Valuing Farmland: Terva’s Story

By Kris Yager-Rushton

Have you ever had a prospect who was a farmer? How did you value all those acres of farmland? Did you rely upon the property tax assessor’s valuation? Now there’s a new tool to help you dig deeper:

Earlier this year I had the opportunity to interview Steven Brockshus, one of the developers of the website, Steven grew up on a dairy farm in Iowa, in Osceola County.  He would go to land sales with his dad and they would bid on farmland. Through that experience he discovered that much of the time there is very little information on the land, such as how productive it actually is or how long it might take to recoup your bid on, or cost of, the land.

Traditionally, farmland values most often have been based on a farmer or broker’s representations without actually seeing the reports on how the soil quality relates to current land values, which is a key indicator of the land’s value for farming. As prospect research professionals we know we can often find property tax assessor’s values on land via the county websites, but what about the relationship between soil quality and economic value?

Evidently, finding how soil quality relates to land values is not an easy task.

The U.S. Department of Agriculture’s website has information on each state and includes some data on soil quality, but it is cumbersome and difficult to use. In addition, information such as classification codes and ratings varies from state to state and is not based on the same tests. Land in Iowa is classified as tillable acres, timberland, or wooded area. The webpage on Georgia indicates that Georgia has two categories for farmland: prime farmland and additional farmland of statewide importance. This makes it very difficult to assess farmland across the states.

Tillable definition: To prepare a field for planting farmers use a piece of equipment that is fitted with discs to loosen the soil up so seeds can be planted. This is referred to as tilling the field.

As a student attending Iowa State University, which is well known for its agricultural program, Steven began working on ways to tackle this problem. The website grew out of those early efforts.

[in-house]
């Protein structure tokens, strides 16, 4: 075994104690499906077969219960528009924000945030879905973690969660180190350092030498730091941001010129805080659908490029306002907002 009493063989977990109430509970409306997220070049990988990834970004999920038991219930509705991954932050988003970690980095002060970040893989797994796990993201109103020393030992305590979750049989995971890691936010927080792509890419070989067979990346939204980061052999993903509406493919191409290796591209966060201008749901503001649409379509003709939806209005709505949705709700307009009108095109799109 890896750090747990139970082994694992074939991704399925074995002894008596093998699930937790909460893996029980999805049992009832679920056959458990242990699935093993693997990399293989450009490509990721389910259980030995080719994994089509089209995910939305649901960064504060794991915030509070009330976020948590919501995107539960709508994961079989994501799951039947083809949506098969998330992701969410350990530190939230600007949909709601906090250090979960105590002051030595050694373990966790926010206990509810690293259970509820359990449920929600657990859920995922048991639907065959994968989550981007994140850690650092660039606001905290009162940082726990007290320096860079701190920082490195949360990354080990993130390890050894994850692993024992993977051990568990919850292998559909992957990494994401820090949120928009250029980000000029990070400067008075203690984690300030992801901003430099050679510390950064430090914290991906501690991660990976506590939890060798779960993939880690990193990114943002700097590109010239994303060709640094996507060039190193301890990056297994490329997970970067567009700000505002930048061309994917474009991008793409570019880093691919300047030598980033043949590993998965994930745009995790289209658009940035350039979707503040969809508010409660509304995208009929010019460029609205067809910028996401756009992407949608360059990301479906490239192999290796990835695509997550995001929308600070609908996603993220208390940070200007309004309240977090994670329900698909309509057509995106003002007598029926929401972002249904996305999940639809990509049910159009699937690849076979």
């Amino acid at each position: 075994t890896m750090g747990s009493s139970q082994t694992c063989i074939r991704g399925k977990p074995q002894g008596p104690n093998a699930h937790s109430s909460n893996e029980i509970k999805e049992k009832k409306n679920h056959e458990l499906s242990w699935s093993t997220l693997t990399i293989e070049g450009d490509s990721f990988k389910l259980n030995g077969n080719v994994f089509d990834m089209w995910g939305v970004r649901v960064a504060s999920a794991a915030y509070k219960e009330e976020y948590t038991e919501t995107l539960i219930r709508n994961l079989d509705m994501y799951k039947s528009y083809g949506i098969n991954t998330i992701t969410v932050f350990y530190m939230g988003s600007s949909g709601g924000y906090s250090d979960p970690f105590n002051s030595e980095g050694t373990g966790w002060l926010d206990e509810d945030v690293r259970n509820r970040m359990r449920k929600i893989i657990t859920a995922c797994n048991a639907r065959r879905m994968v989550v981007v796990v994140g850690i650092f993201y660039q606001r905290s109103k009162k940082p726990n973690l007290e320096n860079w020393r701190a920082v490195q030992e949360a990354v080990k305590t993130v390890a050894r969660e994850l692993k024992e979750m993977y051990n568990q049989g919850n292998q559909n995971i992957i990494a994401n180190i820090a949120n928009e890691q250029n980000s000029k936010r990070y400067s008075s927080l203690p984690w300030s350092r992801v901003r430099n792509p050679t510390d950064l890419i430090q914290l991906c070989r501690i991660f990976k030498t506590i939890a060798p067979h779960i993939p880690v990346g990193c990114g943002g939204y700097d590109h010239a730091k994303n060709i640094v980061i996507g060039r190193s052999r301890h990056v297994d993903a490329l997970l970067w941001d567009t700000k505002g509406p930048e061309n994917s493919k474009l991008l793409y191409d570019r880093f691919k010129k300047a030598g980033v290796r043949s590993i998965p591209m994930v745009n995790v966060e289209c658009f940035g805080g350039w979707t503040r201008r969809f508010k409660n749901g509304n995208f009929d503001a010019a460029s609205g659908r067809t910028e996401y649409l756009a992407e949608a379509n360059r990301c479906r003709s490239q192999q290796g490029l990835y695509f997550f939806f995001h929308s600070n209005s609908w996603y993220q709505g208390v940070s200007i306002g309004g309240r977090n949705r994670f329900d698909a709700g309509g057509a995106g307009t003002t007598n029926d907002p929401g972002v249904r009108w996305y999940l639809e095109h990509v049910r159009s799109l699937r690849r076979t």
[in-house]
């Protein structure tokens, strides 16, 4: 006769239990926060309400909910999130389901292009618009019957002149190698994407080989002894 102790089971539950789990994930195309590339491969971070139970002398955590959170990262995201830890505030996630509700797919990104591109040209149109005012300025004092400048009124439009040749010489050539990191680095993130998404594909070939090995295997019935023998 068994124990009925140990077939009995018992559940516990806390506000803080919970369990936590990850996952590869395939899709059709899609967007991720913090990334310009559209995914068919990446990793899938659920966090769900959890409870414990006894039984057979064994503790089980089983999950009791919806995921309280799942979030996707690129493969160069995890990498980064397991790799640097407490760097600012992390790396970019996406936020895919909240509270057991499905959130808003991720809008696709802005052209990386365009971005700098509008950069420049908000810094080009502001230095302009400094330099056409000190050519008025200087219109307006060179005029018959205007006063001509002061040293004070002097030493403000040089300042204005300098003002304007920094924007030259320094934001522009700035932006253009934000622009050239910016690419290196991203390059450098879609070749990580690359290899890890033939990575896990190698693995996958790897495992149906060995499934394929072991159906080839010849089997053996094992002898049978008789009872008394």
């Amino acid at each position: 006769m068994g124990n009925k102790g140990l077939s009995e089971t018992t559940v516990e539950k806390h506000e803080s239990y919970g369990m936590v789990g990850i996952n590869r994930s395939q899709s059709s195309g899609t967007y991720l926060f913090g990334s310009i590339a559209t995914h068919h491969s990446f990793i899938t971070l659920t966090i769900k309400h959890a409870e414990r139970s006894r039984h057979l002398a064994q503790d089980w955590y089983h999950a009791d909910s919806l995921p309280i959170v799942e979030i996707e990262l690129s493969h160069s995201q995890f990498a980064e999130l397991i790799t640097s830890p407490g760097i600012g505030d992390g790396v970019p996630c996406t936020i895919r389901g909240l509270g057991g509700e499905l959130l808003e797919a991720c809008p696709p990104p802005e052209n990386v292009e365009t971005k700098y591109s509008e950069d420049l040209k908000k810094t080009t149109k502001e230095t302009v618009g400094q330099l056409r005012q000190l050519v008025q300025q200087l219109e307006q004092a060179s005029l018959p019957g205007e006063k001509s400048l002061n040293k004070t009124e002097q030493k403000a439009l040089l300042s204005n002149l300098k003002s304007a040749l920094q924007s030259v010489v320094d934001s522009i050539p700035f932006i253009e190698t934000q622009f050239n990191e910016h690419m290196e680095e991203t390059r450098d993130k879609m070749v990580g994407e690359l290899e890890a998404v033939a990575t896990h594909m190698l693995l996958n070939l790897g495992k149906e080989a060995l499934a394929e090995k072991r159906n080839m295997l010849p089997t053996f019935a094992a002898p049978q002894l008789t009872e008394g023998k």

The Terva website has built a database of information for agricultural (“Ag”) appraisers, AG lenders, and farmers so they can easily find soil quality information and farmland transaction values to determine if what fair-market-value for the property is. Through its new website, Terva hopes to achieve more value for people to prospect from anywhere.

Right now, they are researching and building data on Nebraska, Minnesota, Illinois, and Indiana.  Terva decided to offer services in Iowa first, because 72% of Iowa’s land is tillable farmland. He hopes to help people connect. By providing this information on land quality and sales, if a piece of land is for sale then people in the state of Iowa and those looking to come to Iowa can find the information needed to make a purchasing decision. wants to help buyers and sellers by making the information readily available and easy to consume.

Of course, this information helps all kinds of appraisers – even prospect research professionals looking to assign value to farmland owned by a donor prospect!

On the Terva website you can search, export and analyze upcoming auctions, active listings and comparable sales. Active listings, auctions and auction results are updated weekly. Comparable land sales from all 99 county assessors are updated monthly.

As you might expect, is a paid resource. It does have a free account option with some helpful information for prospect research professionals. With a free account you have access to the following:

  • View upcoming auctions
  • Search active listings
  • Receive sale notifications

It was especially fun for me to learn about Terva and interview the founder because, like Steven, my father graduated with an Ag degree from Iowa State University, which was unusual back in the 1950’s and 1960’s. At 86 years old, my father still owns farmland! He retired from physically farming the land and later from brokering land deals, but he still enjoys going out to visit the farm from time to time.

As a prospect research professional, it is difficult to stay current with every possible industry where a prospect could accumulate wealth. I hope this information is useful to other prospect researchers and would love to hear about your experiences with farmland. Please leave a comment and share!